Eric Krapf
Eric Krapf is General Manager and Program Co-Chair for Enterprise Connect, the leading conference/exhibition and online events brand in the...
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Eric Krapf | January 29, 2013 |


IBM: Notes Gets Social

IBM: Notes Gets Social It may not be the hottest product at a show now devoted to Social--but it's where a lot of the attendees still devote much of their energy.

It may not be the hottest product at a show now devoted to Social--but it's where a lot of the attendees still devote much of their energy.

Here at the IBM Connect 2013 event--formerly Lotusphere--the term "Social" is everywhere, but the word "Notes" has been less prevalent. Given that IBM shucked the Lotus brand late last year and changed the name of this event accordingly, it's not too surprising that the flagship Lotus product hasn't been the talk of the keynote room.

The top IBM execs touted the wonders of Watson and the magic of integrating Big Data, analytics, content management and social. And these things are all impressive, and there's no doubt that IBM is uniquely positioned to integrate them into something sophisticated and powerful for enterprises trying to harness their human capital and knowledge base.

But Notes and Domino happen to be the thing that lots of people at this show care about, more so than all the newfangled social stuff, at least in the near term. I had a chance to chat with Scott Souder, program director, IBM Social Business, who has product responsibilities for Notes, and our conversation made it clear that there's still strong interest in this platform among its user base.

There was Notes news, too, as IBM announced its first major version upgrade of the product in 5 years, Notes 9, also known as Notes and Domino Social Edition. This is a deep integration in which streams from IBM Connections, the company's Facebook-like enterprise social networking platform, can flow directly into messages that come into the user's Notes mailbox. That means users who live in Notes can collaborate with colleagues that share documents and work processes via Connections, without actually opening the Connections site--everything can be accomplished out of the user's Notes mailbox.

And that's a big deal because Notes is still the interface that most IBM/Lotus collaboration users are most likely to use. Scott Souder pointed out that when IBM/Lotus guru Ed Brill presented his session on the details of the Lotus 9 release at this week's event in Orlando, it drew a crowd of 1,500 enthusiastic Notes stakeholders. (You can see the slides from the session here.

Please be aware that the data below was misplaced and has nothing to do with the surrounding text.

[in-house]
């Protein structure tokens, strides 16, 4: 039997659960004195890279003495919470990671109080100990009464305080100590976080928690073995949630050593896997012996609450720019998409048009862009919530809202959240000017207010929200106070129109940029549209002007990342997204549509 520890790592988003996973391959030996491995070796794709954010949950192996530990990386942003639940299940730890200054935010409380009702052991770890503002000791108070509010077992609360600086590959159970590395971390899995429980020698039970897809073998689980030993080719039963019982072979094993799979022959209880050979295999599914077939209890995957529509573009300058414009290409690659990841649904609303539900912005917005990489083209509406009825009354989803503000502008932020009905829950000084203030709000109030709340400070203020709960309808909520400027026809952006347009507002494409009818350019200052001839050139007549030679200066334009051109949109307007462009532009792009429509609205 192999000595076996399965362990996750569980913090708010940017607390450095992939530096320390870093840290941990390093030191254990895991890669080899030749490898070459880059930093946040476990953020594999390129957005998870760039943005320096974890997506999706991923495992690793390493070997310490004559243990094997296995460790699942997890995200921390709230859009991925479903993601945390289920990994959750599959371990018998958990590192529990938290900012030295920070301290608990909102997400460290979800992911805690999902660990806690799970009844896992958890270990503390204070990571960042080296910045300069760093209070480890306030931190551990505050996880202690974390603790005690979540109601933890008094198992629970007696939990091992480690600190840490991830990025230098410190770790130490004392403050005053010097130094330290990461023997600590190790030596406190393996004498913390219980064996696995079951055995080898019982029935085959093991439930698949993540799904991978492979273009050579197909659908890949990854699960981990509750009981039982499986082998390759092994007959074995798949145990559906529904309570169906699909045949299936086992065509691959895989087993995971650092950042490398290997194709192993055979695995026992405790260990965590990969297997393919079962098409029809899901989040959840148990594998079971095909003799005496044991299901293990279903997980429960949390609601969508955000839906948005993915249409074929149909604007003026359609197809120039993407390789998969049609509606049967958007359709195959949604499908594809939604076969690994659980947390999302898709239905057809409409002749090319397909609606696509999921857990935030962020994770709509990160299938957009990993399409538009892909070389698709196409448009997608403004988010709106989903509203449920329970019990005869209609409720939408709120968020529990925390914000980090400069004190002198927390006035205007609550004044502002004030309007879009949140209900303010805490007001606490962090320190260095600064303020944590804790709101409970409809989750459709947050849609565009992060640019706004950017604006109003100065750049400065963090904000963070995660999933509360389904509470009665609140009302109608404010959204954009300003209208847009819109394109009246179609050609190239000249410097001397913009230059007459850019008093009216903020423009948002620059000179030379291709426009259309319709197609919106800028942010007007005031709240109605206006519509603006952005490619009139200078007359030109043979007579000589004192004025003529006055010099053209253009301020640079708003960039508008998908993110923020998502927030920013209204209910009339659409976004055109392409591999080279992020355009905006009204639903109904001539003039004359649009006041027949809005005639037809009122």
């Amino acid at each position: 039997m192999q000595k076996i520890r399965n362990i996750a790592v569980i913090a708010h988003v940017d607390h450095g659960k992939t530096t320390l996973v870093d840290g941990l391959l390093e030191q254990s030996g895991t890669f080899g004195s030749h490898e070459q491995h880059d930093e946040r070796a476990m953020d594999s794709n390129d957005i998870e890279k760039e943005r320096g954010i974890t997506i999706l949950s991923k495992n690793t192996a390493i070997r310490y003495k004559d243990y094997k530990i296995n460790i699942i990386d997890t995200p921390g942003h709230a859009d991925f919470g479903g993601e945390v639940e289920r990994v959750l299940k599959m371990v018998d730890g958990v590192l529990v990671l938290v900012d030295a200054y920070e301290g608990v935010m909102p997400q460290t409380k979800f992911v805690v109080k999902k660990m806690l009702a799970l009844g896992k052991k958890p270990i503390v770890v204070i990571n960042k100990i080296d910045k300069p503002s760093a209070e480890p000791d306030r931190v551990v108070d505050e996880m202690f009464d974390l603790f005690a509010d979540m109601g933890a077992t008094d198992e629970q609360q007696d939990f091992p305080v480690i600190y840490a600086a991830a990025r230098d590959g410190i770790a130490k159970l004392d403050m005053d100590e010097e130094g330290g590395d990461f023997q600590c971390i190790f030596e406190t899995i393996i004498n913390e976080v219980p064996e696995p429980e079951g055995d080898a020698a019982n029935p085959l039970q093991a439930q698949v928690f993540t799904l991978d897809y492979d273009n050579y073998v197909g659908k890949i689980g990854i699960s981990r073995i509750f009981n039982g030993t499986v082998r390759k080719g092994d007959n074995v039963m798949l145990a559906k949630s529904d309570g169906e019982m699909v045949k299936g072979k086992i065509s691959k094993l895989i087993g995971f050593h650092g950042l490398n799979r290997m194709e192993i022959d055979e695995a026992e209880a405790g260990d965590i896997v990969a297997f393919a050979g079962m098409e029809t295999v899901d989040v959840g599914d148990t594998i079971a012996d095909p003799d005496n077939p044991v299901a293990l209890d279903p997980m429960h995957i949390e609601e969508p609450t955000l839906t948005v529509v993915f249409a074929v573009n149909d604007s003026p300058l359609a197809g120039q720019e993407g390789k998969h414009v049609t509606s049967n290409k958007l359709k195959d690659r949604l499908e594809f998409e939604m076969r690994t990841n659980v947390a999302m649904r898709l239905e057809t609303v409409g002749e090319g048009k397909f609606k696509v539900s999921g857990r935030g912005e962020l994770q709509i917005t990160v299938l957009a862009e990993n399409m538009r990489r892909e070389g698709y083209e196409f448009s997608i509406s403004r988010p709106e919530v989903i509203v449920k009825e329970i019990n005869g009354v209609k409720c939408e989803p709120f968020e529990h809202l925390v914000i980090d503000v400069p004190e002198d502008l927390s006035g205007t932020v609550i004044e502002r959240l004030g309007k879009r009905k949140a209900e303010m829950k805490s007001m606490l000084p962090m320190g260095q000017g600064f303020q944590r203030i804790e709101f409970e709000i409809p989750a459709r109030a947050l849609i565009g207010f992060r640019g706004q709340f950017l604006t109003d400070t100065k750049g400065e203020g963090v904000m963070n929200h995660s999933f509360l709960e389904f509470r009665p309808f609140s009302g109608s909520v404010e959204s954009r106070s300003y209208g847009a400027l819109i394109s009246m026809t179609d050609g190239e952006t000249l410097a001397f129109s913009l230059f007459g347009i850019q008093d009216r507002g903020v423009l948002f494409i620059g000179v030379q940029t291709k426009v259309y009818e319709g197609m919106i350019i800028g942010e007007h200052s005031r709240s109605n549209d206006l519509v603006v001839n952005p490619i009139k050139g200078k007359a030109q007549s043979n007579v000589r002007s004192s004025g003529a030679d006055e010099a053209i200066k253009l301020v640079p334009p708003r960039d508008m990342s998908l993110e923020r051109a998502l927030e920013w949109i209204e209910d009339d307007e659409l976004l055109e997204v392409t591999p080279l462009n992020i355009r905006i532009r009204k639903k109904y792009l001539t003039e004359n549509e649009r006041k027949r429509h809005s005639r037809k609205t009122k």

"The excitement around it is just astounding right now," Scott said.

Why so excited? I asked him.

"We seem to have struck a chord with the social stuff--the integration," he said. In addition to adding the Connections/social component, the new release also freshens up and streamlines some basic functions in Notes, like making it easier to change your password without digging through multiple layers of menus, he added.

The hooks for the Connections integration into Notes are based on the OpenSocial 2.0 standard, and include the ability to "Like" things, a la Facebook, as well as actually invoking an action such as an approval in a business process, without having to leave the email client.

But practicality wasn't just the province of the Notes folks here. Even though much of the talk from the main stage was aspirational or bleeding-edge, IBM is also putting out the clear message that, within the marketplace of Social Business, their key differentitation from the world of younger companies and startups like Jive or Newsgator, is that IBM is the leader (per Gartner) in the metric that really matters: Revenues from products sold.

Mike Rhodin, senior VP, software solutions at IBM, characterized it as, "market share, which is measured in revenue--real business." He added that social by itself is just a tool, but integrating it tightly with analytics, big data, and content management, as IBM is doing, is critical, and "we are the only ones talking about that."

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